Candy Walk history

Re: story on page 5 of the Oct. 22 edition of The NEWS reporting the Coombs Candy Walk has been canceled this year.

Re: story on page 5 of the Oct. 22 edition of The NEWS reporting the Coombs Candy Walk has been canceled this year.

The Coombs Halloween Candy Walk began roughly 40 years ago by our local fire department as a way to bring the community together to enjoy a safe and fun filled evening with fellow residents. It has grown and evolved over the years and the responsibility of the event has been passed among the local organizations. Our Arrowsmith community is small, but it is spread over a large area and this makes it difficult for the kids to trick or treat from house to house. Approximately 13 years ago it ran into some difficulty when it experienced a lack of interested organizers and it looked as though it might not continue.

As a child raised in the community, who had been allowed to enjoy the annual Halloween celebration, I felt the need to return the kindness and generosity I had been shown by those previous volunteers. I requested to take over the organization of the Candy Walk to ensure its survival.  Each year my family, along with a core group of volunteers spent the months leading up to the event, fundraising in various ways. We get huge support from our local businesses and non profit organizations. Without their generosity it would not be possible. We, with a handful of others, ran and organized this wonderful community event from 2000-2011. Our family enjoyed the 11 years of Halloween fun in Coombs and thought it was time to pass it on to someone else.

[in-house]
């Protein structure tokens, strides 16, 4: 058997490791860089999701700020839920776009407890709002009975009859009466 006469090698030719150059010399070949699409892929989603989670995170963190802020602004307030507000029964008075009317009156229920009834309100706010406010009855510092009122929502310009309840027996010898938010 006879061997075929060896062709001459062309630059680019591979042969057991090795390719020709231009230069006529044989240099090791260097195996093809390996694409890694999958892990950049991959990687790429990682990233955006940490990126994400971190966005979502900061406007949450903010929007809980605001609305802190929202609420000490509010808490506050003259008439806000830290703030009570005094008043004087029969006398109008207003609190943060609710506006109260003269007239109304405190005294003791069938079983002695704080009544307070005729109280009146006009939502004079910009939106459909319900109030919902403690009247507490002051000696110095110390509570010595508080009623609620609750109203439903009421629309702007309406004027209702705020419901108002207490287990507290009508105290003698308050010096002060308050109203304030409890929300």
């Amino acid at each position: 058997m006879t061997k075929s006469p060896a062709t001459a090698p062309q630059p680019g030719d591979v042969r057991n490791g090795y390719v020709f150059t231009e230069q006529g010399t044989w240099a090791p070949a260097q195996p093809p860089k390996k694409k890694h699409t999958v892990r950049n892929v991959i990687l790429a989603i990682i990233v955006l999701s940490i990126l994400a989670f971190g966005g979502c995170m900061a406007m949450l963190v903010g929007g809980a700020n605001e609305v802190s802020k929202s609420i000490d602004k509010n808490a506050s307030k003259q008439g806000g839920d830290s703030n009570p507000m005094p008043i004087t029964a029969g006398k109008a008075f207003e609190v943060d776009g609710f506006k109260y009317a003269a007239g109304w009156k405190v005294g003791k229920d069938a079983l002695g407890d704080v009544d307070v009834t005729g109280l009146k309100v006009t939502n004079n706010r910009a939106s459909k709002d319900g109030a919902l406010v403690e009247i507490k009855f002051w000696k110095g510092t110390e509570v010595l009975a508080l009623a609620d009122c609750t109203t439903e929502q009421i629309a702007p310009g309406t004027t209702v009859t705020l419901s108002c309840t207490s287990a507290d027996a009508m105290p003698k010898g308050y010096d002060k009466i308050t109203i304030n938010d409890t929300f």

The Candy Walk has evolved from a simple bonfire with hotdogs and hot chocolate to a seven station themed candy walk with a haunted house, cake walk and fireworks finale. In keeping with the history of the event, it was located where it began, at the Coombs Fair Grounds generously donated by the Arrowsmith Agricultural Association (behind the Coombs General Store). We supplied a concession stand stocked with hotdogs and drinks such as pop, coffee and hot chocolate (all donated from Thrifty Foods, QF, Qualicum & Parksville) and Save on Foods). Throughout the years local community organization creates the haunted house, while volunteers looked after the Little Goblin Cake Walk (donated from The Old Country Market). In the candy walk there are a minimum of two people per section acting out the chosen theme for the evening and handing out candy to the children as they pass through. We would have approximately 50 volunteers help us create this magical night.

We have experienced great success each year. On average, we would see approximately 500 children plus parents. We feel thankful to have been able to give the local Arrowsmith community families a night full of fun and excitement without the danger of trick or treating on dimly lit rural roads. We hope someone will embrace this magical event in the years to come and enjoy it as much as we did.

Robyn Elliott


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